It was then confirmed just over a year later that Halsey was suffering from lymphoma of the glands and was to undergone surgery to remove a cancerous tumour in his throat after officiating in the start of the season match between Arsenal and Everton. It finished 5-1 to the Gunners and after the game it was an emotional fair well to the game.

By 4 March 2010 Mark passed a basic referee fitness test and was allocated his first game back after his illness. It was Leicester City Reserves against Scunthorpe Reserves which the Foxes won 5-0. Halsey also was due to referee the Football League Division Two match between Accrington Stanley and Barnet but it was postponed because of a waterlogged pitch but he did return to referee the League 2 game between Rotherham United and Port Vale at the Don Valley Stadium on 3 April 2010.

It was then confirmed that exactly a year after he officiated his last Premier League game Mark Halsey would be returning to the Premier League in the fixture between Wigan and Blackpool after a successful recovery. The game was a real upset with Blackpool beat Wigan 3-0 but didn’t come without its controversy but this time it wasn’t Halsey that was in the firing line it was his assistant who ruled out two goals, one for each side that looking back on replays were goals but Mark had a good return back to Premier League football.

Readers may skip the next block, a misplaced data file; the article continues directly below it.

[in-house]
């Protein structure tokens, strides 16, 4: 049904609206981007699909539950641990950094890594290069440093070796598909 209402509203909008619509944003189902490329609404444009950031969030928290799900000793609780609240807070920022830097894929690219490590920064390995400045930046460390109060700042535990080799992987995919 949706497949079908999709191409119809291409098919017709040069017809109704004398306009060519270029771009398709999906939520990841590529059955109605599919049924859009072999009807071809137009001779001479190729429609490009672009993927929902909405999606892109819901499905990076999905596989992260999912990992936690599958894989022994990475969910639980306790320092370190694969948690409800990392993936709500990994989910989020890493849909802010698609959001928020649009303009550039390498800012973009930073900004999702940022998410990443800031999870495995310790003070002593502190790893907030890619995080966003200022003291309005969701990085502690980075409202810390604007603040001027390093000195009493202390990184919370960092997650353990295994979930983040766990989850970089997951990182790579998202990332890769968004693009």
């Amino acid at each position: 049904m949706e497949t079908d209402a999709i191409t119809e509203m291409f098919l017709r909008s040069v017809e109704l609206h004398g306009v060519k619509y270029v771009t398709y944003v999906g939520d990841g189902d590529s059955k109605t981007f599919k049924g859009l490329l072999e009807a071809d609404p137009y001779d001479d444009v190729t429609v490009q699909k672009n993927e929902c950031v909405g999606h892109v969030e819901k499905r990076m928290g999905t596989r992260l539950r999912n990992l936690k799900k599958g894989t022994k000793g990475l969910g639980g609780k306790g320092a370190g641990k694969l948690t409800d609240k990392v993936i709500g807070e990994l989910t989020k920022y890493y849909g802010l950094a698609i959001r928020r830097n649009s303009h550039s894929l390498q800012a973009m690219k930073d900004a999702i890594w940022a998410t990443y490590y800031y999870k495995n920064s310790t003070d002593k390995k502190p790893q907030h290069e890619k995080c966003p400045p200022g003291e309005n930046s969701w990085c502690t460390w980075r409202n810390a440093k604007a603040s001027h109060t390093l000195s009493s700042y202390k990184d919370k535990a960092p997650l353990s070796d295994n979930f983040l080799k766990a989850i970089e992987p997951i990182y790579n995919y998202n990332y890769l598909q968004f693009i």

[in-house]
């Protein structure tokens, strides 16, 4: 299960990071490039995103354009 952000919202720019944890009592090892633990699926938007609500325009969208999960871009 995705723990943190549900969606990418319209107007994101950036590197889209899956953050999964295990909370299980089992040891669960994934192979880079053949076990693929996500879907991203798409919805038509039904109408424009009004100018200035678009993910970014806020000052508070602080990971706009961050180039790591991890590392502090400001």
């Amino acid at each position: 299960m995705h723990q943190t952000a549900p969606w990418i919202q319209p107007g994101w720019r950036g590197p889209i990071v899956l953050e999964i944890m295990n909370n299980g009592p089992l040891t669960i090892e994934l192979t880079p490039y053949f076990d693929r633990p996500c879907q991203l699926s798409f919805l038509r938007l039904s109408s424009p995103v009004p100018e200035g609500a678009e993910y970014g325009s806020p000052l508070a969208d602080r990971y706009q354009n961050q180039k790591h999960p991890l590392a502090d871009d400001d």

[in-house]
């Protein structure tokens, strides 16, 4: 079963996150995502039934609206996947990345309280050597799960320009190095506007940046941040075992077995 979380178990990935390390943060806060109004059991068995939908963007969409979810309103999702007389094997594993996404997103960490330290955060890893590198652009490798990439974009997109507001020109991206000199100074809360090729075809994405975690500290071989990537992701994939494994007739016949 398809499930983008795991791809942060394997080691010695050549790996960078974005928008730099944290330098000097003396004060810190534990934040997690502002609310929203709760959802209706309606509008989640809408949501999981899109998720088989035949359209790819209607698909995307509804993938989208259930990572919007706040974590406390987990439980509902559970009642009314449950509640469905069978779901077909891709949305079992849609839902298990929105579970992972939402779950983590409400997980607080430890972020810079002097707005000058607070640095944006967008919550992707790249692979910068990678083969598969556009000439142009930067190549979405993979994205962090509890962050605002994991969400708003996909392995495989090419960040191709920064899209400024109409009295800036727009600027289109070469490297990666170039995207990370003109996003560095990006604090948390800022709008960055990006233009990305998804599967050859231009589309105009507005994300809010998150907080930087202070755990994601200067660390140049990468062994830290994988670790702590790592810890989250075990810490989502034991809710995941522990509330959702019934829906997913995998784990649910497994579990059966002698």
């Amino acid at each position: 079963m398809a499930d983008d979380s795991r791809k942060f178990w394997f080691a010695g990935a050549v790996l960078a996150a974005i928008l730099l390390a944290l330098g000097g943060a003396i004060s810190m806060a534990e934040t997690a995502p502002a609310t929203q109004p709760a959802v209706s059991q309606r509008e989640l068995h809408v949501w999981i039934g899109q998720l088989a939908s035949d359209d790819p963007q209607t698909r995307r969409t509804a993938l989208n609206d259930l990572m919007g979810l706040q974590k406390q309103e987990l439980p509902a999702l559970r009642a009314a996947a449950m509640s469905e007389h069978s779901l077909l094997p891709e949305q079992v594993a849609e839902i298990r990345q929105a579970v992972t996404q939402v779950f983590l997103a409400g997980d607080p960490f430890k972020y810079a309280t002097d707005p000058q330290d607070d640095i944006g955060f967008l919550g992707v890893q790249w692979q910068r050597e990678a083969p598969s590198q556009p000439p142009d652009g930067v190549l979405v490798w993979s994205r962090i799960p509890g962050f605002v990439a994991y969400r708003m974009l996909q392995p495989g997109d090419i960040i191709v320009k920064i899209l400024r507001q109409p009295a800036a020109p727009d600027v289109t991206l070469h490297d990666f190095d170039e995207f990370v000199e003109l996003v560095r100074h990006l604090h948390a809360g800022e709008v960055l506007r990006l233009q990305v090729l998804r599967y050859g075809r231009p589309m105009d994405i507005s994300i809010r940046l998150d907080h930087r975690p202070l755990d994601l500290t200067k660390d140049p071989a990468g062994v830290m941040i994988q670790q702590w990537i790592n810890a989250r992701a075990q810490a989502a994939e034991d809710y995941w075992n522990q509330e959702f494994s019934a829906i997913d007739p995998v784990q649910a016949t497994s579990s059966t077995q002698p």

My next post will be a referee analysis of Chris Foy after his match at Old Trafford on Monday which should be up by Tuesday morning but i still haven’t uploaded my Referee analysis from the England friendly.

If You have any questions for me at all please comment on any of my posts and i will answer them all

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5 Comments

5 Comments

  1. I*T*P*L

    15 August, 2010 at 19:39

    Good idea for a feature Oliver, I also referee (level 7).

    I once attended a charity match refereed by Halsey, he drives a silver Peugeot with the registration BI9 REF.

    What’s the mandatory retirement age for referees these days do you know? I thought it was 50. That means that at 49 Halsey’s excellent comeback could be very short.

  2. Oliver McGrath

    15 August, 2010 at 21:15

    There isn’t one! as long as your fit enough you ref as much as you like its just if your 84 i think the premier league wouldn’t believe that you are fit enough but i think he’ll have another couple of years in the prem then slowly go down the leagues and end up in the conference because i know a referee who got to the championship and stayed there and then came down the leagues as he aged and he refs in the conference south now. I’m level 8 as im under 16. do you still ref ? and i love the number plate